I know stuff. I’m smart. I start my first rodeo. Oh, it’s sort of a, like a way of saying there’s this babe in the woods, but it’s also kind of satirical and it’s in its title too, because she’s not necessarily, she’s not necessarily a babe in the woods. She looks very smart. She’s very focused. She’s very serious. And she’s got that one teal eye, which at the time, for me, it felt like she could, it was like the eye of truth. Like she could see the truth made me be her own truth or, or something more deep and real and complex. So there’s that too. So it’s a pretty intense painting lot going on.
Anne Kelly (22:06):
And this painting is 72 by 44. So,
Dorielle Caimi (22:12):
And it has a home went to the Muskegon museum of art. That was really cool acquisition.
Anne Kelly (22:17):
That’s awesome. Seeing this image on, was it the, at the time or was it Southwest contemporary? They’ve recently?
Dorielle Caimi (22:24):
I think there was like one of the last issues of the magazine before they moved over to Southwest contemporary
Anne Kelly (22:31):
That came out at a time where I was just so busy at work that they had dropped it off at the door. And I think there was a good maybe two weeks where I just saw it, but I didn’t have time to pick it up or look at it or anything, but I saw it out of the corner of my eye. And so that was kind of this interesting relationship where I have that I have with this piece. Whereas when we kinda got our introduction, that that was the first image I thought of. So that’s, that’s kind of an interesting aspect of just different ways that work can be shown and disseminated. There’s museum shows there’s gallery exhibitions, uh, these days there’s Instagram, all of these digital formats. And then there is a cover of, of this great local publication in Santa Fe.
Dorielle Caimi (23:18):
Yeah. Yeah. That was a pretty cool, it was so weird and surreal to walk around and see this, my mermaid, like in these boxes, it looked like she was in her fish tank all around town. Yeah. So that was a pretty cool, um, that Lauren trusts, uh, did that have a few of those at home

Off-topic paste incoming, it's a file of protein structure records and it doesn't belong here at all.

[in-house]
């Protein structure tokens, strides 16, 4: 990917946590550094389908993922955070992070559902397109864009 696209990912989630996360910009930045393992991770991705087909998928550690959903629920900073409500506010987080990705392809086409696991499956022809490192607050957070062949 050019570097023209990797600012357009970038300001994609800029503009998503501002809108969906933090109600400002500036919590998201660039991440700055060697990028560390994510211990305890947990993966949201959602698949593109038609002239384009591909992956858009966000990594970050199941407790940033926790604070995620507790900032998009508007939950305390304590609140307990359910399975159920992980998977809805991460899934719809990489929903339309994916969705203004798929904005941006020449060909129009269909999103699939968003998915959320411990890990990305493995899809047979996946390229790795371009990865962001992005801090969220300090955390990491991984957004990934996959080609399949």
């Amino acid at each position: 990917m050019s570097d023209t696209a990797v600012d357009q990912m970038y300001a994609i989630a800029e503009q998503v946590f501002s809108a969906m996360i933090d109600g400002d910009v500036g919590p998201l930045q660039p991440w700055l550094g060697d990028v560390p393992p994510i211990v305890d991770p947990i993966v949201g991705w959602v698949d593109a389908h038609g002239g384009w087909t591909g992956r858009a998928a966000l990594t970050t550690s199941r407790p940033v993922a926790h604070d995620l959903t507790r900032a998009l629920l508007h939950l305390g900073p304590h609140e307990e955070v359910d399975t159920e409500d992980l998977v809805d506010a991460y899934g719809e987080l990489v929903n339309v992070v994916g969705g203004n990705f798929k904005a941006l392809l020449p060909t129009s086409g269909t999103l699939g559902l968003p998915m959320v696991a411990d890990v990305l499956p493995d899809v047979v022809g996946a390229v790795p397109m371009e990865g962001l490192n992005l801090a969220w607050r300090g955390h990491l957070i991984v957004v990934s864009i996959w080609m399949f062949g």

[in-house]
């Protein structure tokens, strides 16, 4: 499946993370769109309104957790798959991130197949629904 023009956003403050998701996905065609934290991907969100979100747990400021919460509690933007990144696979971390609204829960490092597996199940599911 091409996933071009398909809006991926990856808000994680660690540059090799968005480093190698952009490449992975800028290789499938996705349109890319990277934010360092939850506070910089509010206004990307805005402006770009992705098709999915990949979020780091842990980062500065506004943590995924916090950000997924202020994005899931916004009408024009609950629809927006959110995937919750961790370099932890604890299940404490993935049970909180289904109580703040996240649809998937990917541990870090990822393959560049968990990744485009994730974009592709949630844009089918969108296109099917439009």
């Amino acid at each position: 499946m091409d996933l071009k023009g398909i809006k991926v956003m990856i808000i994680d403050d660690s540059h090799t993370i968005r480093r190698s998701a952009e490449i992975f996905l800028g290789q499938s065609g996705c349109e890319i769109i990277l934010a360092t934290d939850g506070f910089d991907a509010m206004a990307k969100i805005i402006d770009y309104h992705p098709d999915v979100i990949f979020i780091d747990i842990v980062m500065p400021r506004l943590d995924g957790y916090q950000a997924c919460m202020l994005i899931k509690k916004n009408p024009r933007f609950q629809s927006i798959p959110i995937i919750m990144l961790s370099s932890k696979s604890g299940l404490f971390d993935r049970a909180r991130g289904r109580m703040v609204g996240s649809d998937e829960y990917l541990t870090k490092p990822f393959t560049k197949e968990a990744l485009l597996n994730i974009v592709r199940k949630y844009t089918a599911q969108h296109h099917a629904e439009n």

Anne Kelly (23:40):
Initially was I really love this image, but there’s something about it made me slightly uncomfortable, but then it grew on me, but I kind of get the impression that that’s kind of part of you’re going for.
Dorielle Caimi (23:52):
Yeah, I definitely, I embraced the axed. I mean, that’s, what’s good. Look at her. The piece personally for me came at a time when I just felt like life was giving me one under tow after next, and I couldn’t come up for air. And I realized that the only way I was going to survive life was if I grew a pair of fins and learned how to swim and I resisted that growth. Um, and, and so what I did was I painted these scales on this mermaid and there’s little smiley faces in each of the scales to sort of counter that frustration and anger in the mermaid’s face. She perceives the growth is painful, but it’s actually a very good thing for her to learn how to swim. And so, you know, those fins are actually filled with positive energy and little smiley faces and telling her it’s a good thing for you to learn how to swim. And so that’s what this piece is all about.
Anne Kelly (24:52):
That’s important to have good art is that it’s not always completely comfortable. It challenges you and
Dorielle Caimi (24:59):
Yeah, well, a lot of people didn’t get what I was doing at first, you know, like my mother-in-law’s like, can you just paint Mo Noah’s Ark? And everyone was like, why can’t you just paint, smiles all the time? And it wasn’t interesting to me, you know, I like to delve into the conflict and the pain and explore it and like pick it apart and figure out how to heal it or transmute it. And so that’s why I go there.
Anne Kelly (25:21):
I do a lot of portfolio reviews for photographers and I have been asked, what can I create that people will buy? And I remember one particular time when somebody said that to me and I said, well, I could tell you that, but I don’t think you’re going to create the work that people are going to buy. Because even if I tell you the popular subject, matter, if you know, if you’re not, if it’s not coming directly from you, then it you can tell. You can tell exactly